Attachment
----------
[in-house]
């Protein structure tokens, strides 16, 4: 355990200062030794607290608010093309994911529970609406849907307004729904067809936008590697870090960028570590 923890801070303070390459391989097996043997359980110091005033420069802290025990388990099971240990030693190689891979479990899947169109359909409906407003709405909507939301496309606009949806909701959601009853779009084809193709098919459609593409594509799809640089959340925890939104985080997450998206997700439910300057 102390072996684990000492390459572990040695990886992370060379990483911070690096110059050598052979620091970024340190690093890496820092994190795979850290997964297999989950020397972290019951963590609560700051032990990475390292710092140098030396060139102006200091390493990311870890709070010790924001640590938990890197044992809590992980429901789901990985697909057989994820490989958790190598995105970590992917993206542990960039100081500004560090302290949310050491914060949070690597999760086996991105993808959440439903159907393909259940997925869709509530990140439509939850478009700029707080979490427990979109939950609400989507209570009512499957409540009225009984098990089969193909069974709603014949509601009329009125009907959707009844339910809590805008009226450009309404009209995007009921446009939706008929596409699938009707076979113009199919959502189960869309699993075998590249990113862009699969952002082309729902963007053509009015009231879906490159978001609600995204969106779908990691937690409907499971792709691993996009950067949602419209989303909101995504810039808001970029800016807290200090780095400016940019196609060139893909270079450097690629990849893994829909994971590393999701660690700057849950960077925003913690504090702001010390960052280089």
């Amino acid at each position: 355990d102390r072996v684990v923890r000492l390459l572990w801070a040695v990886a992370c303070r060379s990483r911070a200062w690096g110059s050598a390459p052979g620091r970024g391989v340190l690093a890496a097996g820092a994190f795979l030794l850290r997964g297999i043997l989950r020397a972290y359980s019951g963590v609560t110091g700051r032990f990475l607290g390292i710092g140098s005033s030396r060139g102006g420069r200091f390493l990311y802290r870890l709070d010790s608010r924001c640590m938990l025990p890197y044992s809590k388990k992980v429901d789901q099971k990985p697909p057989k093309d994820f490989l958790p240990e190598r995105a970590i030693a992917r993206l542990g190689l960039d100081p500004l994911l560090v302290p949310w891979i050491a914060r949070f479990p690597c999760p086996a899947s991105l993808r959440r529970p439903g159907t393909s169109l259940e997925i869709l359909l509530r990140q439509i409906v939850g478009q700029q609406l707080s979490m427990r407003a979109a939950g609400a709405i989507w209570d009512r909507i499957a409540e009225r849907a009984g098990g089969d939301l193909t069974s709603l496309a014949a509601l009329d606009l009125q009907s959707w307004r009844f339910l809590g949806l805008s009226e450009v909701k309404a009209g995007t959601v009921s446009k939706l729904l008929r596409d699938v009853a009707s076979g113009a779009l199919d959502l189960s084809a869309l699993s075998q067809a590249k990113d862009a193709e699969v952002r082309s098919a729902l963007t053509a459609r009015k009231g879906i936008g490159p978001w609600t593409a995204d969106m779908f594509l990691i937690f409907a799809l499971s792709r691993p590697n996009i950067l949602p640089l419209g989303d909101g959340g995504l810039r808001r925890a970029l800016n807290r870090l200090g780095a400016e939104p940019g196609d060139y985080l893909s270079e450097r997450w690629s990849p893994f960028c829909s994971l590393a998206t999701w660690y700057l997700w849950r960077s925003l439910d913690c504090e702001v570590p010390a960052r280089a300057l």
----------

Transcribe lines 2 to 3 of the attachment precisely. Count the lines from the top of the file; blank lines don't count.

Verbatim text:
């Protein structure tokens, strides 16, 4: 355990200062030794607290608010093309994911529970609406849907307004729904067809936008590697870090960028570590 923890801070303070390459391989097996043997359980110091005033420069802290025990388990099971240990030693190689891979479990899947169109359909409906407003709405909507939301496309606009949806909701959601009853779009084809193709098919459609593409594509799809640089959340925890939104985080997450998206997700439910300057 102390072996684990000492390459572990040695990886992370060379990483911070690096110059050598052979620091970024340190690093890496820092994190795979850290997964297999989950020397972290019951963590609560700051032990990475390292710092140098030396060139102006200091390493990311870890709070010790924001640590938990890197044992809590992980429901789901990985697909057989994820490989958790190598995105970590992917993206542990960039100081500004560090302290949310050491914060949070690597999760086996991105993808959440439903159907393909259940997925869709509530990140439509939850478009700029707080979490427990979109939950609400989507209570009512499957409540009225009984098990089969193909069974709603014949509601009329009125009907959707009844339910809590805008009226450009309404009209995007009921446009939706008929596409699938009707076979113009199919959502189960869309699993075998590249990113862009699969952002082309729902963007053509009015009231879906490159978001609600995204969106779908990691937690409907499971792709691993996009950067949602419209989303909101995504810039808001970029800016807290200090780095400016940019196609060139893909270079450097690629990849893994829909994971590393999701660690700057849950960077925003913690504090702001010390960052280089």
């Amino acid at each position: 355990d102390r072996v684990v923890r000492l390459l572990w801070a040695v990886a992370c303070r060379s990483r911070a200062w690096g110059s050598a390459p052979g620091r970024g391989v340190l690093a890496a097996g820092a994190f795979l030794l850290r997964g297999i043997l989950r020397a972290y359980s019951g963590v609560t110091g700051r032990f990475l607290g390292i710092g140098s005033s030396r060139g102006g420069r200091f390493l990311y802290r870890l709070d010790s608010r924001c640590m938990l025990p890197y044992s809590k388990k992980v429901d789901q099971k990985p697909p057989k093309d994820f490989l958790p240990e190598r995105a970590i030693a992917r993206l542990g190689l960039d100081p500004l994911l560090v302290p949310w891979i050491a914060r949070f479990p690597c999760p086996a899947s991105l993808r959440r529970p439903g159907t393909s169109l259940e997925i869709l359909l509530r990140q439509i409906v939850g478009q700029q609406l707080s979490m427990r407003a979109a939950g609400a709405i989507w209570d009512r909507i499957a409540e009225r849907a009984g098990g089969d939301l193909t069974s709603l496309a014949a509601l009329d606009l009125q009907s959707w307004r009844f339910l809590g949806l805008s009226e450009v909701k309404a009209g995007t959601v009921s446009k939706l729904l008929r596409d699938v009853a009707s076979g113009a779009l199919d959502l189960s084809a869309l699993s075998q067809a590249k990113d862009a193709e699969v952002r082309s098919a729902l963007t053509a459609r009015k009231g879906i936008g490159p978001w609600t593409a995204d969106m779908f594509l990691i937690f409907a799809l499971s792709r691993p590697n996009i950067l949602p640089l419209g989303d909101g959340g995504l810039r808001r925890a970029l800016n807290r870090l200090g780095a400016e939104p940019g196609d060139y985080l893909s270079e450097r997450w690629s990849p893994f960028c829909s994971l590393a998206t999701w660690y700057l997700w849950r960077s925003l439910d913690c504090e702001v570590p010390a960052r280089a300057l």